If you attended one of the workshops, I encourage you to weigh in on your experience via the comment section below.

Don M. Bain, P.E.


2 responses to “This week’s guest blogger – Don Bain”

  1. Jim Jonas says:

    Really interesting sounds like the workshop is worth attending

  2. Ines Sousa says:

    Don, thanks for sharing your experience at the workshop! Unfortunately, I was not able to attend, and was hoping for a second round of workshops to provide in-person feedback after the pilot testing…

    While reviewing the draft standards, I was wondering if the workshop debated category 1 (purchased goods and services – direct supplier emissions) vs. category 2 (purchased goods and services – cradle-to-gate emissions), the two ‘general’ categories of upstream scope 3 emissions in the ‘scope 3′ standard. In particular, it strikes me I struggled with the following:

    If category 1 accounts for scopes 1 and 2 emissions of direct (tier 1) suppliers and category 2 accounts for scopes 1, 2 and 3 of tier 1 and tier 2-X suppliers, one might double count direct suppliers’ emissions. In a simplified example, company Y buys a steel component from supplier A (direct supplier) and supplier A buys steel from supplier B; scopes 1 and 2 emissions of supplier A are accounted for in category 1 as scope 3 emissions of company Y, and scopes 1, 2 and 3 emissions of supplier A are accounted for in category 2 as scope 3 emissions of company Y – so company Y would be double counting scopes 1 and 2 of supplier A. If so, then why was category 1 defined in the first place?

    I thought likely I was missing a fundamental definition or interpretation of the general framework or the concept of category. I sent a note to Don and as always I received immediate and helpful feedback from him. The draft does mention “This category includes all purchased materials and services not otherwise included in the other categories of upstream scope 3 emissions” (section 2.1, page 54). I realized I repeatedly had interpreted this sentence as it referring to the other ‘specific categories’ mentioned in following sentence in the section.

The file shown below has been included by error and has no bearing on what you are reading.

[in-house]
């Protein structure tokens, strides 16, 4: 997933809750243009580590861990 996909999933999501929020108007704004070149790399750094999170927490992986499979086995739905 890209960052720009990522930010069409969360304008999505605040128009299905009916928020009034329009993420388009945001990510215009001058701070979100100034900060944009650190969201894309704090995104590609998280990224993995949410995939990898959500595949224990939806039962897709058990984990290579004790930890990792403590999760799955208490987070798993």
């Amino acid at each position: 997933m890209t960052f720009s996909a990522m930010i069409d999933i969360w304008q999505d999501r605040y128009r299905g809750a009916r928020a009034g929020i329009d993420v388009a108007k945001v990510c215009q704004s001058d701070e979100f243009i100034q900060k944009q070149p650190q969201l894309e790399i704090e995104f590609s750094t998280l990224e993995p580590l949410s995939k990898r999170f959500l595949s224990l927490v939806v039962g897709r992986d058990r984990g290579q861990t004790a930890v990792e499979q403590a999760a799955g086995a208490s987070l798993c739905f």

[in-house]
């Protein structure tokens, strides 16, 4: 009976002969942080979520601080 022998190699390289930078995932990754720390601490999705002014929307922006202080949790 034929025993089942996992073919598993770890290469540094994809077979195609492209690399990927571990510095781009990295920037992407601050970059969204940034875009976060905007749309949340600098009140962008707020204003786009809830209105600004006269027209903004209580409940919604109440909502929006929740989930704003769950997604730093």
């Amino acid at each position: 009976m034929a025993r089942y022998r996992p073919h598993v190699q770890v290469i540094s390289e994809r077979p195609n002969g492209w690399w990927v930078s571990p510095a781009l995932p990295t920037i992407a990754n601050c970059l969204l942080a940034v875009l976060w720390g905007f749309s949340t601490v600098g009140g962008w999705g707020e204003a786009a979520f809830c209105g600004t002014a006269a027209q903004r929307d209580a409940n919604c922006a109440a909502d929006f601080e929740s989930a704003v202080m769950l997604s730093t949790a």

I believe this misunderstanding further demonstrates the need to “favor more rigorous standards language”, as you’ve mentioned in your post, Don, and more clarity overall, to also address unintended misinterpretations from the user that may lead to incorrect accounting in the first place. To address this particular potential misinterpretation, I’d suggest including a system context-level data-flow diagram aligned with the definitions, entities and sources of the categories. By the way, I’m submitting these and other comments to WRI as part of the stakeholder review process.

    On a broader note, I’d suggest both standards to further clarify the relationship between the ‘scope 3’ and ‘product life cycle’ standards, and how the product level inventory will inform and support the scope 3 inventory – identify points of linkage, synergy and complementariness to effectively guide management and optimal use of resources by companies using both standards. Science is fundamental to the creation of these standards, but I wouldn’t underestimate ‘usability’ as critical to a successful, broad adoption. The pilot testing planned for January – June 2010 is definitely an excellent opportunity to further research and address ‘usability’ (and functionality) issues with potential adopters.

    Ines Sousa, Ph.D.